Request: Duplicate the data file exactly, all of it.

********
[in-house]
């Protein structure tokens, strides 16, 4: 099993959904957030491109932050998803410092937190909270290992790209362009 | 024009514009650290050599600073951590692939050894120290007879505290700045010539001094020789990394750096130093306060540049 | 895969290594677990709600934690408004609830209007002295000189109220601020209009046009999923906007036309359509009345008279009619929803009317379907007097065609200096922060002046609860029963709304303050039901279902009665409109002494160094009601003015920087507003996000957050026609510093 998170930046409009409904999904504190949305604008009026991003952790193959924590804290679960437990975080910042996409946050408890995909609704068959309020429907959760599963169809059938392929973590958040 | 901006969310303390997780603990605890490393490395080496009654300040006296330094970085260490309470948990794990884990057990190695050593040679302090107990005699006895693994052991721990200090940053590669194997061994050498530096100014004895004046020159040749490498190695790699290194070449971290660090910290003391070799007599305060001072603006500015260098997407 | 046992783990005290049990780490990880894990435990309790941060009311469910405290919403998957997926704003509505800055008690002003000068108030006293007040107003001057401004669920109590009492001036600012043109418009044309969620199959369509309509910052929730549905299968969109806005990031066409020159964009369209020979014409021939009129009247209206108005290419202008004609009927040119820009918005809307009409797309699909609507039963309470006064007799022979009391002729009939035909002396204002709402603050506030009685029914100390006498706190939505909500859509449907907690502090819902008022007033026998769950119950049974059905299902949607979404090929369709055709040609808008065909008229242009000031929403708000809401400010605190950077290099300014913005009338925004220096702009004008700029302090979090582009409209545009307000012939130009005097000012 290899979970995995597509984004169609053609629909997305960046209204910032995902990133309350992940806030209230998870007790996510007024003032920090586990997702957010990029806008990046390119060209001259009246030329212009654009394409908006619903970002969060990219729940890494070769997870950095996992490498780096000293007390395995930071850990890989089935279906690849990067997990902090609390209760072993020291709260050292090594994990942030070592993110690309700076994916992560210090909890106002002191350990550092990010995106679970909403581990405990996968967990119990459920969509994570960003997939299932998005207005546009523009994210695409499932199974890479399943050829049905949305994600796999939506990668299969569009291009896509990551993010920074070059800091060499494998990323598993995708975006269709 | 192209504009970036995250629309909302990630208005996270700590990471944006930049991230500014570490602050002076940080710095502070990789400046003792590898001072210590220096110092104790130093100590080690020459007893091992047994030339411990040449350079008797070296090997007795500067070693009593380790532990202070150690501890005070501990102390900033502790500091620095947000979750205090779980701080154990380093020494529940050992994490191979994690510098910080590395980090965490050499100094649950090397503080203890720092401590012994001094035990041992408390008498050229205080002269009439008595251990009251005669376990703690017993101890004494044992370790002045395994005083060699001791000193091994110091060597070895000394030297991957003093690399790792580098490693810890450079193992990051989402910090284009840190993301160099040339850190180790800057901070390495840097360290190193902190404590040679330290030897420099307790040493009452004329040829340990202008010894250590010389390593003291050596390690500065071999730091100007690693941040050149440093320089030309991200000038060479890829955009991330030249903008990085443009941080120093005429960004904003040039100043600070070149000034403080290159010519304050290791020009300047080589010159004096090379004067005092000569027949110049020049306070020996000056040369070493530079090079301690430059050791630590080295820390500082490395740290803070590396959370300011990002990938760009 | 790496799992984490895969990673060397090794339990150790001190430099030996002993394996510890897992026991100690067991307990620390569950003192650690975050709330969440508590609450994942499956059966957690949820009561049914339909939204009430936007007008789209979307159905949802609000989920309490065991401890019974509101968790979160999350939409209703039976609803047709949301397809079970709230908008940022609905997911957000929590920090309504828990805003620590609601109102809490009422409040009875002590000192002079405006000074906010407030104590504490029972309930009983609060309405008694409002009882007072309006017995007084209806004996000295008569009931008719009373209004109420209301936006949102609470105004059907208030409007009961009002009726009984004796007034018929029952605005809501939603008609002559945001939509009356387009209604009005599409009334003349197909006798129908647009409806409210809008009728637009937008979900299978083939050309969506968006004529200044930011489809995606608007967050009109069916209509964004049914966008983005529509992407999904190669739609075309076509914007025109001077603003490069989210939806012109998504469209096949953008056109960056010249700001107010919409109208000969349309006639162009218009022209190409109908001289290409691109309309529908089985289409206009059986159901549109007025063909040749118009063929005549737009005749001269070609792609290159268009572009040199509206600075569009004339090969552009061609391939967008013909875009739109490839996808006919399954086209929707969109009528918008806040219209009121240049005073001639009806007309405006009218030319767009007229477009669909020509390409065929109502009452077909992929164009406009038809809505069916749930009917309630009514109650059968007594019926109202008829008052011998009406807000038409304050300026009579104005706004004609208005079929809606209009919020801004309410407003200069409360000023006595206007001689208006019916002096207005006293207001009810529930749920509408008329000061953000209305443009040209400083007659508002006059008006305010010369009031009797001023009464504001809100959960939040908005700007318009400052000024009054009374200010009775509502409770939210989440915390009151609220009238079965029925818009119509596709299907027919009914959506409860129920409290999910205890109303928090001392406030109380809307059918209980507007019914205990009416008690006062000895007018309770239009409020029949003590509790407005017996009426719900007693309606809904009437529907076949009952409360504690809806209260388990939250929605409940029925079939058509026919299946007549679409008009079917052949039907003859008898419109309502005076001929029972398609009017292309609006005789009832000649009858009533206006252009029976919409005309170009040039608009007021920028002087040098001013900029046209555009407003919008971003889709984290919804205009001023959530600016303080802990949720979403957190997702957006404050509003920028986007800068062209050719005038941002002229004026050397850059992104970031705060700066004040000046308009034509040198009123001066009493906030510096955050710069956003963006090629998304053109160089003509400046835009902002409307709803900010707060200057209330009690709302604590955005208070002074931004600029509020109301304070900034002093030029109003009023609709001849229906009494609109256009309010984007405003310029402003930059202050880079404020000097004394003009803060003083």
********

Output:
[in-house]
């Protein structure tokens, strides 16, 4: 099993959904957030491109932050998803410092937190909270290992790209362009 | 024009514009650290050599600073951590692939050894120290007879505290700045010539001094020789990394750096130093306060540049 | 895969290594677990709600934690408004609830209007002295000189109220601020209009046009999923906007036309359509009345008279009619929803009317379907007097065609200096922060002046609860029963709304303050039901279902009665409109002494160094009601003015920087507003996000957050026609510093 998170930046409009409904999904504190949305604008009026991003952790193959924590804290679960437990975080910042996409946050408890995909609704068959309020429907959760599963169809059938392929973590958040 | 901006969310303390997780603990605890490393490395080496009654300040006296330094970085260490309470948990794990884990057990190695050593040679302090107990005699006895693994052991721990200090940053590669194997061994050498530096100014004895004046020159040749490498190695790699290194070449971290660090910290003391070799007599305060001072603006500015260098997407 | 046992783990005290049990780490990880894990435990309790941060009311469910405290919403998957997926704003509505800055008690002003000068108030006293007040107003001057401004669920109590009492001036600012043109418009044309969620199959369509309509910052929730549905299968969109806005990031066409020159964009369209020979014409021939009129009247209206108005290419202008004609009927040119820009918005809307009409797309699909609507039963309470006064007799022979009391002729009939035909002396204002709402603050506030009685029914100390006498706190939505909500859509449907907690502090819902008022007033026998769950119950049974059905299902949607979404090929369709055709040609808008065909008229242009000031929403708000809401400010605190950077290099300014913005009338925004220096702009004008700029302090979090582009409209545009307000012939130009005097000012 290899979970995995597509984004169609053609629909997305960046209204910032995902990133309350992940806030209230998870007790996510007024003032920090586990997702957010990029806008990046390119060209001259009246030329212009654009394409908006619903970002969060990219729940890494070769997870950095996992490498780096000293007390395995930071850990890989089935279906690849990067997990902090609390209760072993020291709260050292090594994990942030070592993110690309700076994916992560210090909890106002002191350990550092990010995106679970909403581990405990996968967990119990459920969509994570960003997939299932998005207005546009523009994210695409499932199974890479399943050829049905949305994600796999939506990668299969569009291009896509990551993010920074070059800091060499494998990323598993995708975006269709 | 192209504009970036995250629309909302990630208005996270700590990471944006930049991230500014570490602050002076940080710095502070990789400046003792590898001072210590220096110092104790130093100590080690020459007893091992047994030339411990040449350079008797070296090997007795500067070693009593380790532990202070150690501890005070501990102390900033502790500091620095947000979750205090779980701080154990380093020494529940050992994490191979994690510098910080590395980090965490050499100094649950090397503080203890720092401590012994001094035990041992408390008498050229205080002269009439008595251990009251005669376990703690017993101890004494044992370790002045395994005083060699001791000193091994110091060597070895000394030297991957003093690399790792580098490693810890450079193992990051989402910090284009840190993301160099040339850190180790800057901070390495840097360290190193902190404590040679330290030897420099307790040493009452004329040829340990202008010894250590010389390593003291050596390690500065071999730091100007690693941040050149440093320089030309991200000038060479890829955009991330030249903008990085443009941080120093005429960004904003040039100043600070070149000034403080290159010519304050290791020009300047080589010159004096090379004067005092000569027949110049020049306070020996000056040369070493530079090079301690430059050791630590080295820390500082490395740290803070590396959370300011990002990938760009 | 790496799992984490895969990673060397090794339990150790001190430099030996002993394996510890897992026991100690067991307990620390569950003192650690975050709330969440508590609450994942499956059966957690949820009561049914339909939204009430936007007008789209979307159905949802609000989920309490065991401890019974509101968790979160999350939409209703039976609803047709949301397809079970709230908008940022609905997911957000929590920090309504828990805003620590609601109102809490009422409040009875002590000192002079405006000074906010407030104590504490029972309930009983609060309405008694409002009882007072309006017995007084209806004996000295008569009931008719009373209004109420209301936006949102609470105004059907208030409007009961009002009726009984004796007034018929029952605005809501939603008609002559945001939509009356387009209604009005599409009334003349197909006798129908647009409806409210809008009728637009937008979900299978083939050309969506968006004529200044930011489809995606608007967050009109069916209509964004049914966008983005529509992407999904190669739609075309076509914007025109001077603003490069989210939806012109998504469209096949953008056109960056010249700001107010919409109208000969349309006639162009218009022209190409109908001289290409691109309309529908089985289409206009059986159901549109007025063909040749118009063929005549737009005749001269070609792609290159268009572009040199509206600075569009004339090969552009061609391939967008013909875009739109490839996808006919399954086209929707969109009528918008806040219209009121240049005073001639009806007309405006009218030319767009007229477009669909020509390409065929109502009452077909992929164009406009038809809505069916749930009917309630009514109650059968007594019926109202008829008052011998009406807000038409304050300026009579104005706004004609208005079929809606209009919020801004309410407003200069409360000023006595206007001689208006019916002096207005006293207001009810529930749920509408008329000061953000209305443009040209400083007659508002006059008006305010010369009031009797001023009464504001809100959960939040908005700007318009400052000024009054009374200010009775509502409770939210989440915390009151609220009238079965029925818009119509596709299907027919009914959506409860129920409290999910205890109303928090001392406030109380809307059918209980507007019914205990009416008690006062000895007018309770239009409020029949003590509790407005017996009426719900007693309606809904009437529907076949009952409360504690809806209260388990939250929605409940029925079939058509026919299946007549679409008009079917052949039907003859008898419109309502005076001929029972398609009017292309609006005789009832000649009858009533206006252009029976919409005309170009040039608009007021920028002087040098001013900029046209555009407003919008971003889709984290919804205009001023959530600016303080802990949720979403957190997702957006404050509003920028986007800068062209050719005038941002002229004026050397850059992104970031705060700066004040000046308009034509040198009123001066009493906030510096955050710069956003963006090629998304053109160089003509400046835009902002409307709803900010707060200057209330009690709302604590955005208070002074931004600029509020109301304070900034002093030029109003009023609709001849229906009494609109256009309010984007405003310029402003930059202050880079404020000097004394003009803060003083």